Anal melanoma is rare, representing 1?3% of all anal tumours. Patients most commonly present in the fifth or sixth decades of life with pain, rectal bleeding or a mass. The histological features are similar to those of cutaneous melanomas that express S100 protein. Most cases show a junctional component adjacent to the invasive tumour, and this finding is evidence that the lesion is primary rather than metastatic. Metastases are frequent at time of presentation, and the prognosis is poor; 5-year survival is < 20%
8
Click to access Pubmed
Stoidis CN, Spyropoulos BG, Misiakos EP, Fountzilas CK, Paraskeva PP, Fotiadis CI (2009)
Diffuse anorectal melanoma; review of the current diagnostic and treatment aspects based on a case report.
World J Surg Oncol 7: 64



.





Urinary system: Renal pelvis, ureter, bladder, urethra
ICD-O-3 topography code: C65-C68
ICD10: C65-C68
           

A malignant, usually aggressive tumor composed of atypical, neoplastic melanocytes. Cutaneous melanomas may arise from acquired or congenital melanocytic or dysplastic nevi. Melanomas frequently metastasize to lymph nodes, liver, lungs, and brain.

Histologic subtypes of malignant melanoma include:
Superficial spreading melanoma
Nodular melanoma
Acral lentiginous melanoma
Lentigo maligna melanoma



Penis
ICD-O-3 topography code: C60
ICD10: C60
           

A malignant, usually aggressive tumor composed of atypical, neoplastic melanocytes. Cutaneous melanomas may arise from acquired or congenital melanocytic or dysplastic nevi. Melanomas frequently metastasize to lymph nodes, liver, lungs, and brain.

Histologic subtypes of malignant melanoma include:
Superficial spreading melanoma
Nodular melanoma
Acral lentiginous melanoma
Lentigo maligna melanoma



Cervix uteri
ICD-O-3 topography code: C53
ICD10: C53
           

Malignant melanoma is a malignant, usually aggressive tumour composed of atypical, neoplastic melanocytes. Cutaneous melanomas may arise from acquired or congenital melanocytic or dysplastic nevi. Melanomas frequently metastasize to lymph nodes, liver, lungs, and brain
9
 
LeBoit PE, Burg G, Weedon D, Sarasin A (Eds.)
World Health Organization Classification of Tumours. Pathology and Genetics of Skin Tumours
3rd Edition
IARC Press: Lyon 2005



.

Histologic subtypes of malignant melanoma include:
Superficial spreading melanoma
Nodular melanoma
Acral lentiginous melanoma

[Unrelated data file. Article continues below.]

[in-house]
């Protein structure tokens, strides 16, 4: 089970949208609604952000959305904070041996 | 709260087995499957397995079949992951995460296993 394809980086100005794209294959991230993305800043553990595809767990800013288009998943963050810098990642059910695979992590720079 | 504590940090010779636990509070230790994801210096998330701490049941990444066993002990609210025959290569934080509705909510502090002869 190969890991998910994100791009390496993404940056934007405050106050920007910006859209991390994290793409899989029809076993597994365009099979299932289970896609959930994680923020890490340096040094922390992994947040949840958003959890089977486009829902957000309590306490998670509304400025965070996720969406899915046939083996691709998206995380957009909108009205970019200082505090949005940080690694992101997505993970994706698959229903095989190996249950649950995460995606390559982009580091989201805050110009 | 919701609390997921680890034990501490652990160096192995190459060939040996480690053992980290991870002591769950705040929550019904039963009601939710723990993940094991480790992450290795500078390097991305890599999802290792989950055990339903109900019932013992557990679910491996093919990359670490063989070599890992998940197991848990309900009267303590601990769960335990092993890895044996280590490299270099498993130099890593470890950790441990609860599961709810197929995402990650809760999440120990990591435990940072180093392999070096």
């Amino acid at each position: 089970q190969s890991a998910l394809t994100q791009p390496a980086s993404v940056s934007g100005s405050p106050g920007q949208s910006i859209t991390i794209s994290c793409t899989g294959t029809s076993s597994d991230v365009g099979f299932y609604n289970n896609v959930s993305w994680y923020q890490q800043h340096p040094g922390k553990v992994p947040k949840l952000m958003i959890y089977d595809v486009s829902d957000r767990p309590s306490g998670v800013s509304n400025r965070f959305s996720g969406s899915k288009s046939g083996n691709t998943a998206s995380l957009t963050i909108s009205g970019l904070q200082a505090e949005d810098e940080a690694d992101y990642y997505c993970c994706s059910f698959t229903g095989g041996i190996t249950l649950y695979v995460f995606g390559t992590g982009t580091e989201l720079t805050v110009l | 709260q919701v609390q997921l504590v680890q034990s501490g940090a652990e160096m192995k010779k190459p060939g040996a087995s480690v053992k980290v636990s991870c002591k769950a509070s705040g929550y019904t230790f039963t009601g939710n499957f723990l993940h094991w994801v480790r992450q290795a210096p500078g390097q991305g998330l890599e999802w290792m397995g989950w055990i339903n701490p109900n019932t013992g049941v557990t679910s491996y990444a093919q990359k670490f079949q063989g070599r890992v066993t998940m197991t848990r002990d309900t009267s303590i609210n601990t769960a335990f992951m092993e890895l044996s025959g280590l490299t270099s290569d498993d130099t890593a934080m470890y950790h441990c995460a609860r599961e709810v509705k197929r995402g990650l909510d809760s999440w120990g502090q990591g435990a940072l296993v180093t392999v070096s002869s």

Lentigo maligna melanoma

Malignant melanoma of the cervix is very rare. The tumours are usually polypoid or fungating, pigmented masses. Approximately 50% of cases contain a junctional component. Spindle-shaped cells are frequently present.
The tumour arises in adults. Patients typically present with abnormal vaginal bleeding. The prognosis is dismal
10
 
Tavassoli FA, Devilee P (Eds.)
World Health Organization Classification of Tumours. Pathology and Genetics of Tumours of the Breast and Female Genital Organs.
3rd Edition
IARC Press: Lyon 2003



.



Vulva
ICD-O-3 topography code: C51
ICD10: C51
           

Malignant melanoma is a malignant, usually aggressive tumour histologically composed of atypical, neoplastic melanocytes. Cutaneous melanomas may arise from acquired or congenital melanocytic or dysplastic nevi. They develop most frequently on the face; other commonly affected sites include ears, head, neck, back and shoulders in male patients and the lower limbs in females. Most lesions show an initial radial growth phase within the epidermis and superficial dermis, followed by a vertical growth phase which results in the formation of papules or nodules and eventually involves the subcutaneous tissue
11
 
LeBoit PE, Burg G, Weedon D, Sarasin A (Eds.)
World Health Organization Classification of Tumours. Pathology and Genetics of Skin Tumours
3rd Edition
IARC Press: Lyon 2005



.
Approximately 80% of melanoma patients are light-skinned Caucasians. The most important environmental risk factor is intermittent exposure to UV radiation, especially during childhood. Familial/genetic risk factors include skin type, number of nevi, the presence of dysplastic nevi, and a family history of melanoma. The single most important prognostic factor is vertical tumour thickness; lesions that have entered the vertical growth phase have metastatic potential and a poor prognosis. Usually, melanomas first metastasize to the regional lymph nodes. Distant metastases arise preferentially in skin, lungs, liver, central nervous system and bones, but any organ may be affected. Survival has increased substantially over the last three decades, mainly due to early detection
12
 
LeBoit PE, Burg G, Weedon D, Sarasin A (Eds.)
World Health Organization Classification of Tumours. Pathology and Genetics of Skin Tumours
3rd Edition